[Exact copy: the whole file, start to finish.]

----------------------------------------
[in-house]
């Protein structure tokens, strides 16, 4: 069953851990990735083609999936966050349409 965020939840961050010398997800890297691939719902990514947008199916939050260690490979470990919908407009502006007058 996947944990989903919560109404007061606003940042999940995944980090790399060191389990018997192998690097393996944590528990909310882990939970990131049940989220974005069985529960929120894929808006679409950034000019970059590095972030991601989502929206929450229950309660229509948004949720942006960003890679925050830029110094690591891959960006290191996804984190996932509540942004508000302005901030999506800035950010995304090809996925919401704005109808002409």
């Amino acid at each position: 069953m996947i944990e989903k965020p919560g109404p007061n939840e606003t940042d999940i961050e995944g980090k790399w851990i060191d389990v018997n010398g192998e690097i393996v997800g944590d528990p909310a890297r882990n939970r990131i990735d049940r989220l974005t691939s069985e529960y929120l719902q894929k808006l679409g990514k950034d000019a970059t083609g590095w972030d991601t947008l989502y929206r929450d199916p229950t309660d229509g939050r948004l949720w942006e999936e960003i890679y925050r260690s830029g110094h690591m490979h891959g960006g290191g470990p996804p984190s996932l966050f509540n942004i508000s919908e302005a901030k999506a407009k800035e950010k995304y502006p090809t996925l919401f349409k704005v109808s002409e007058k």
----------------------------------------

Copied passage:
[in-house]
């Protein structure tokens, strides 16, 4: 069953851990990735083609999936966050349409 965020939840961050010398997800890297691939719902990514947008199916939050260690490979470990919908407009502006007058 996947944990989903919560109404007061606003940042999940995944980090790399060191389990018997192998690097393996944590528990909310882990939970990131049940989220974005069985529960929120894929808006679409950034000019970059590095972030991601989502929206929450229950309660229509948004949720942006960003890679925050830029110094690591891959960006290191996804984190996932509540942004508000302005901030999506800035950010995304090809996925919401704005109808002409």
């Amino acid at each position: 069953m996947i944990e989903k965020p919560g109404p007061n939840e606003t940042d999940i961050e995944g980090k790399w851990i060191d389990v018997n010398g192998e690097i393996v997800g944590d528990p909310a890297r882990n939970r990131i990735d049940r989220l974005t691939s069985e529960y929120l719902q894929k808006l679409g990514k950034d000019a970059t083609g590095w972030d991601t947008l989502y929206r929450d199916p229950t309660d229509g939050r948004l949720w942006e999936e960003i890679y925050r260690s830029g110094h690591m490979h891959g960006g290191g470990p996804p984190s996932l966050f509540n942004i508000s919908e302005a901030k999506a407009k800035e950010k995304y502006p090809t996925l919401f349409k704005v109808s002409e007058k």